Danny van Poppel has better staying power than many give him credit for and his record in sprints is solid rather than spectacular. However, his sheer presence in the roster gives the Dutch team another level and tactic to play on. There are certainly faster riders in the race but if Van Poppel follows a break or jumps on the right wheel then he could alter how Van der Poel’s rivals react. If there’s not a sprint, then Van Poppel will ride as a key domestique, and his experience will be key when it comes to positioning and sheltering from the conditions.
Teunissen has plenty of potential, and while we're not likely to see a lot of action from Eenkhoorn, Riesebeek or Langeveld, they're solid squad members who be vital to Van der Poel's chances.
There are few if any weak links within the Dutch team. There are legitimate questions over Van der Poel’s form given his back injury woes but assuming he lines up on the start line near his best, then he will play a role in the outcome of the race. The Dutchman can handle the climbing on offer over the punchy Flandrian course, while his natural desire to break up the race – even from a long way out – should nullify a number of his opponents. The rest of the team are built around Van der Poel but Mollema offers something different. Overall, it’s a robust team with one of the main favorites for the rainbow jersey.
The preparation has been far from ideal and if Van der Poel is off the boil then it’s hard to see where the Dutch can find an alternative. Few teams would have a ready-made replacement for a rider as complete as Van der Poel, and while Van Baarle and Mollema have class in abundance, they’re not top-level favourites.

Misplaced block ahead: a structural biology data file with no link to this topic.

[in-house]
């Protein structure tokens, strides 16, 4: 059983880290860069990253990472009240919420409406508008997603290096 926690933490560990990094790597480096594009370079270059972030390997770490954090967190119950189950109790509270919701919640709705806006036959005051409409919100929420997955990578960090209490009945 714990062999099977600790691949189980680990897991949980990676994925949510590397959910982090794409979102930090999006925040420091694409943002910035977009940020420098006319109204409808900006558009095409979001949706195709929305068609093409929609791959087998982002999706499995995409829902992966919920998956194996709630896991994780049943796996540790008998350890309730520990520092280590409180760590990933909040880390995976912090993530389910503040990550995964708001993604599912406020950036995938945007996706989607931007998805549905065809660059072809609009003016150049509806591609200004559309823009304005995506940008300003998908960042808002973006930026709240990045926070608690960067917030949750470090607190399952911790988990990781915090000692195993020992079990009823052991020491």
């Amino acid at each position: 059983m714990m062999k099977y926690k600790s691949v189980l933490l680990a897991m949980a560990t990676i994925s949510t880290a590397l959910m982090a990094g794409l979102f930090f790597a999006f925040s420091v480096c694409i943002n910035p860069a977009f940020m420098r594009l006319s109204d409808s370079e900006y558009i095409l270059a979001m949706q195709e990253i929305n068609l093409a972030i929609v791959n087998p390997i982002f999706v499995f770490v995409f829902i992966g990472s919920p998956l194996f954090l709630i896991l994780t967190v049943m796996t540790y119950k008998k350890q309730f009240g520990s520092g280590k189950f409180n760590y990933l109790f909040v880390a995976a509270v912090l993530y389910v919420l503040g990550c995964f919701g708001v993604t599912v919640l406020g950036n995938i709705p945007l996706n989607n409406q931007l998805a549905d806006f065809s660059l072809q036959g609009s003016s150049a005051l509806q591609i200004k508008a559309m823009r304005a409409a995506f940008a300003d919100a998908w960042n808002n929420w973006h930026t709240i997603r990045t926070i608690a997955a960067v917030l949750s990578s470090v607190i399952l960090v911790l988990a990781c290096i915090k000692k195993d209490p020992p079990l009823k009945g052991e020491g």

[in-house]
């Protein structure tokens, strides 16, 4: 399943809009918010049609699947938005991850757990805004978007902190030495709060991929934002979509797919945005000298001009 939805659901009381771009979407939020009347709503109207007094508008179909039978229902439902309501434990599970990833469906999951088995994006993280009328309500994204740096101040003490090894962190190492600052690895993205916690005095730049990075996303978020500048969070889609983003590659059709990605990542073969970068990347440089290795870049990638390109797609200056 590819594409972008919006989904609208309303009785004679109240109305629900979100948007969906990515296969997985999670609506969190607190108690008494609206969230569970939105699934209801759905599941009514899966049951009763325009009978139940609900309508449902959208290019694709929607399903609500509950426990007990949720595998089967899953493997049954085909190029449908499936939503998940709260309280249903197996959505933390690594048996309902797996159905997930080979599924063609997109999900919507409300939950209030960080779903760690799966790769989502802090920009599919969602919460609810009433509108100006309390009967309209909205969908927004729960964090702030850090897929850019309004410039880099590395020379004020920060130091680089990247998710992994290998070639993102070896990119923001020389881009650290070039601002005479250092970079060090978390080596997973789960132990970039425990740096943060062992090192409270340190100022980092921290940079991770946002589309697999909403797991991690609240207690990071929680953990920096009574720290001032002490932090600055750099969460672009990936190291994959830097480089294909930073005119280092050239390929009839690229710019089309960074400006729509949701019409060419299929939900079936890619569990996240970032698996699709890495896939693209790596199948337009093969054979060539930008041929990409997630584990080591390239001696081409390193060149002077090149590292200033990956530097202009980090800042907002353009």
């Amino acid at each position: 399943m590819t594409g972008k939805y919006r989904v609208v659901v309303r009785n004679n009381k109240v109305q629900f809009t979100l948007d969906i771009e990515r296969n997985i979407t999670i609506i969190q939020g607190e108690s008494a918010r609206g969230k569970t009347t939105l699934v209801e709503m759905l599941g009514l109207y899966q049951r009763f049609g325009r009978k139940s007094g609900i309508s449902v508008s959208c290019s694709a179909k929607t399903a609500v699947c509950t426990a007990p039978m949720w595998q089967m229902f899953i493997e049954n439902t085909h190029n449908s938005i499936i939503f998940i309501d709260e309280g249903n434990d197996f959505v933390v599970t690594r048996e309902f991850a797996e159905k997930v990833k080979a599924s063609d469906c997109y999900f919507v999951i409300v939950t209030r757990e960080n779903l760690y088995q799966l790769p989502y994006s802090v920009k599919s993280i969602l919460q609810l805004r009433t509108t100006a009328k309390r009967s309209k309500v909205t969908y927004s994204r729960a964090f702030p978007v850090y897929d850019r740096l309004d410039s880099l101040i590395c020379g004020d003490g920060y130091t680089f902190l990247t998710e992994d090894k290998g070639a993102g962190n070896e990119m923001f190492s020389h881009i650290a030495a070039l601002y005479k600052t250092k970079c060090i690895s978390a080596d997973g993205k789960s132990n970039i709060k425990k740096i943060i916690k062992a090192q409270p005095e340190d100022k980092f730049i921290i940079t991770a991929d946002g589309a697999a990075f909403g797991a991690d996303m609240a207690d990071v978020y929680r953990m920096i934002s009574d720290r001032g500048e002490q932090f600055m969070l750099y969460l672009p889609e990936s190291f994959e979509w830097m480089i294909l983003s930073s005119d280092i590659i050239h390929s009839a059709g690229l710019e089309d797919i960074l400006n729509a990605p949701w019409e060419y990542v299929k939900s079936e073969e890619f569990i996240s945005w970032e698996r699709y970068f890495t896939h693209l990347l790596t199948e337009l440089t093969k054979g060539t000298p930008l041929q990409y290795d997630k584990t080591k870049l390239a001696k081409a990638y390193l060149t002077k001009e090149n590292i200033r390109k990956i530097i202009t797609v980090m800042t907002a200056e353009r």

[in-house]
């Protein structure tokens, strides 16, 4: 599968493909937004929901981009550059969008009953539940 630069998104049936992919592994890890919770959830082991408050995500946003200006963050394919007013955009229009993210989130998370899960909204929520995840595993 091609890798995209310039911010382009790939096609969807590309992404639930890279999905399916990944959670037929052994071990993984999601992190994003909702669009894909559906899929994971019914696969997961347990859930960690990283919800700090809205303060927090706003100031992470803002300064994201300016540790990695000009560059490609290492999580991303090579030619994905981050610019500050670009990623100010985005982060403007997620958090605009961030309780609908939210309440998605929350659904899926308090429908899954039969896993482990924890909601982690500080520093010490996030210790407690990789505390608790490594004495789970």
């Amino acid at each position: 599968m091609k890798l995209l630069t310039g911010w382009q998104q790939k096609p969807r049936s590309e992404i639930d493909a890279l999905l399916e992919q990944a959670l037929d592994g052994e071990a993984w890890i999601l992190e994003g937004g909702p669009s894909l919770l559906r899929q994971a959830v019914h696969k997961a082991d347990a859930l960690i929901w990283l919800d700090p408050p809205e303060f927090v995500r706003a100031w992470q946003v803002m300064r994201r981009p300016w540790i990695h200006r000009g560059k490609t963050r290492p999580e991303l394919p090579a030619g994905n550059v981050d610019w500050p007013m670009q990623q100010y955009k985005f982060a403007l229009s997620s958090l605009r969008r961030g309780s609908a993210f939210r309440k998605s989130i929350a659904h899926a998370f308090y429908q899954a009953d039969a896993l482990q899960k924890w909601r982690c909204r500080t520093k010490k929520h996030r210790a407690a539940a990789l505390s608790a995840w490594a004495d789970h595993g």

The view from the Netherlands
If you look to the men's team then you have to start with their terrible luck in recent months. If you look at Van der Poel, he's had the back injury and his preparation has been far from perfect. It's true, you never know with him, and if you look back at his career there are many times when he made the impossible possible. He can always surprise us but his road to the Worlds has been bumpy in comparison to many of his rivals. Van der Poel will be the absolute leader though. Van Baarle crashed in the Vuelta and damaged his hip, and then Mollema had that terrible crash in the Tour of Luxembourg. Normally Tom Dumoulin would be here but his season is over due to broken wrist, and finally, with Teunissen, we've not seen him at this complete best since 2019.
It means that you can't really count the Dutch team as the favourites, because they are behind the teams like France, Belgium, Italy, and Slovenia. To me the Dutch are outsiders but Van der Poel always gives you hope.
Raymond Kerckhoffs, wielerflits
Editor in Chief - Cyclingnews.